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Lawmaker accuses 520 event designer of plagiarism; accusation denied

05/20/2024 09:25 PM
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Award-Winning Taiwanese Designer Yen Po-Chun talks about his design for the May 20 Presidential Inauguration in April. CNA file photo
Award-Winning Taiwanese Designer Yen Po-Chun talks about his design for the May 20 Presidential Inauguration in April. CNA file photo

Taipei, May 20 (CNA) Legislator Huang Chien-pin (黃建) of the opposition Kuomintang on Monday suggested the main visual design employed at President Lai Ching-te's (賴清德) May 20 inauguration ceremony was "plagiarized," but the designer strongly insisted the work is an original recreation.

The main visual design used at Monday's ceremony and on event badges is "nearly identical" to the work of artist Anna Berbiela and French painter François Morellet, Huang said in a post on social media.

The post attached photos and illustrations of the colorful linear designs at Lai's inauguration ceremony and the foreign artists' works, to highlight their similarity.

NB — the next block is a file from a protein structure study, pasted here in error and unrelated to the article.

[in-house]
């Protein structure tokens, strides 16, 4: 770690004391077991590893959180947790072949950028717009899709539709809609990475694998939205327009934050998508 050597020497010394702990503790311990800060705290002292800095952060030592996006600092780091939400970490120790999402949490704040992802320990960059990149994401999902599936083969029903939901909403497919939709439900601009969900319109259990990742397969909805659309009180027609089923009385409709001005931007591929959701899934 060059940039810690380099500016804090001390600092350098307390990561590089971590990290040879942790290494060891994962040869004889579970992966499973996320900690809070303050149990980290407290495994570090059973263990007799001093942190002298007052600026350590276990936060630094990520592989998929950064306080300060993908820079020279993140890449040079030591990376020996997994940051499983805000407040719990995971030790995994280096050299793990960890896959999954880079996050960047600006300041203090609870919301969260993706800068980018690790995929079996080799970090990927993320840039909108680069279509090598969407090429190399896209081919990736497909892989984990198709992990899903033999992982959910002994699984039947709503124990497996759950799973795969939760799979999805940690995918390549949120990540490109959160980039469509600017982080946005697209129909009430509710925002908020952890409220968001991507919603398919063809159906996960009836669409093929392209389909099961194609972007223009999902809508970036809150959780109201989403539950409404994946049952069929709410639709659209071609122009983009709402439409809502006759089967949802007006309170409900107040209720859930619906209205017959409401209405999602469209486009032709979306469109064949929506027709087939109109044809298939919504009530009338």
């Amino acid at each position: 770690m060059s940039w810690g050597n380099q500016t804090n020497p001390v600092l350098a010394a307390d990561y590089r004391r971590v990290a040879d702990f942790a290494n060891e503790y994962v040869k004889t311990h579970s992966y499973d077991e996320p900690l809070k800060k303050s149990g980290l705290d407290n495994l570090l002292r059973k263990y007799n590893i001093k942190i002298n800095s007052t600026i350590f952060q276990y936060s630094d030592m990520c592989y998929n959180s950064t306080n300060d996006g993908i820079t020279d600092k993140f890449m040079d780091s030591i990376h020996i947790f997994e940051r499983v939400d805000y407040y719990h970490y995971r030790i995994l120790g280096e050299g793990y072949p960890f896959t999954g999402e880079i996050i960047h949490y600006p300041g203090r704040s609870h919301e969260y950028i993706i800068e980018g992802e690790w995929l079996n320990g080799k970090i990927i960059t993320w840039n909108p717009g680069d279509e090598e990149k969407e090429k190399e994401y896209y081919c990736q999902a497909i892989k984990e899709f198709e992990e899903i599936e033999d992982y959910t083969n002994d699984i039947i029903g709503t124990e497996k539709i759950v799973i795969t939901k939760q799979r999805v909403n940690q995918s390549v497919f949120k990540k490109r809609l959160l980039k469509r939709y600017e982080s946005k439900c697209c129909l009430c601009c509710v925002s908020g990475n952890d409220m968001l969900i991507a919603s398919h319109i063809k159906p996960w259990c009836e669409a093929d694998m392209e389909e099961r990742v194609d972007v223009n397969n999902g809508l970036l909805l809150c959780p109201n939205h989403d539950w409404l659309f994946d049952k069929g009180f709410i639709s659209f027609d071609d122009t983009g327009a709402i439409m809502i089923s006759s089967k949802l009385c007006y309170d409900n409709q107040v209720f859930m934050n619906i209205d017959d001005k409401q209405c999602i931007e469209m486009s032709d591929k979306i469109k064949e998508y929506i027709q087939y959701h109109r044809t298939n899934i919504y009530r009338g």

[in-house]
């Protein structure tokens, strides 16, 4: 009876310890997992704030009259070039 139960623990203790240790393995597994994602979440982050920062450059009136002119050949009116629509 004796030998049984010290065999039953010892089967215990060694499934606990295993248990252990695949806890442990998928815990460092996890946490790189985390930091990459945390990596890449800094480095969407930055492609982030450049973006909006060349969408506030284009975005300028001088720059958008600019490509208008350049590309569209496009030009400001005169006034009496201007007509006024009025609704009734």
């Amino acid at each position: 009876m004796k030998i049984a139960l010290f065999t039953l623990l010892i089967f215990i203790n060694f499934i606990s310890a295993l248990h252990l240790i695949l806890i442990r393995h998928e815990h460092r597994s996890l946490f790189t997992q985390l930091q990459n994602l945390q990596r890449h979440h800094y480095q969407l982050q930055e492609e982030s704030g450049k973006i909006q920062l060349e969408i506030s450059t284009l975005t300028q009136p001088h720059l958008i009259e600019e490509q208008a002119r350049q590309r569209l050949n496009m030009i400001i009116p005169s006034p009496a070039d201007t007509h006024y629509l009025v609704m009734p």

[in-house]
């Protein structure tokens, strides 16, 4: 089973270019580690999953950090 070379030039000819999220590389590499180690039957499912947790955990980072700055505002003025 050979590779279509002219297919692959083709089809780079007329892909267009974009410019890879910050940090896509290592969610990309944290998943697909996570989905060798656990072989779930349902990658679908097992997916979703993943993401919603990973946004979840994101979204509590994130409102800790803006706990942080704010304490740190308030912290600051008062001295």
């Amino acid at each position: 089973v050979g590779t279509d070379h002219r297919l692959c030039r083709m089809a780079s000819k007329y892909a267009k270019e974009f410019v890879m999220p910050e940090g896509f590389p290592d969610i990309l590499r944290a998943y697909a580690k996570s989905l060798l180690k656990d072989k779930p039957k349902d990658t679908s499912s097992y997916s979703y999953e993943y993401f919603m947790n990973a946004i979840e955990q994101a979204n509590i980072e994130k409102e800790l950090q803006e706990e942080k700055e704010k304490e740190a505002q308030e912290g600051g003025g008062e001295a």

The lawmaker noted the similarity between the ceremony's badge logo and a work submitted to a logo design competition five years ago for a Kentucky-based veterinary clinic named "Dogwood Veterinary Clinic," saying the former "resembles [the latter] to the point of plagiarism."

Huang's doubts came after a netizen questioned the originality of the inauguration ceremony's main visual design and badge logo on the public forum PTT on Sunday.

In response, designer Yen Po-chun (顏伯駿), founder of YEN Design, denied the accusation, arguing that colorful lines as a design element have a long tradition and are widely used in the works of the Bauhaus school and modernists.

In a statement, Yen said his company "intended [the style of colorful lines] to showcase the new atmosphere accompanying the presidential inauguration ceremony, rather than to plagiarize the work of others."

As for the badge logo, the company "remade" it to its current look while basing the idea on material it purchased and was authorized for commercial use, Yen explained.

Yen's design team is also responsible for the visual design of the Taiwan Pavilion in the 2024 Paris Cultural Olympiad.

This is the second controversy over alleged design plagiarism involving government institutions in the past two weeks.

A dragon-like character in an immersive puzzle solving game promoted by the National Museum of Taiwan Literature under the culture ministry was accused of plagiarizing the work of Chinese cartoonist Nora (童年 Nora), which the museum initially denied in a Facebook post on May 10.

However, on May 16, the Tainan museum said it was informed by Popworld Inc., which designed the character, that the figure was not its brainchild, with Popworld Inc. also issuing an apology for the mistake.

(By Chang Jung-hsiang and Chao Yen-hsiang)


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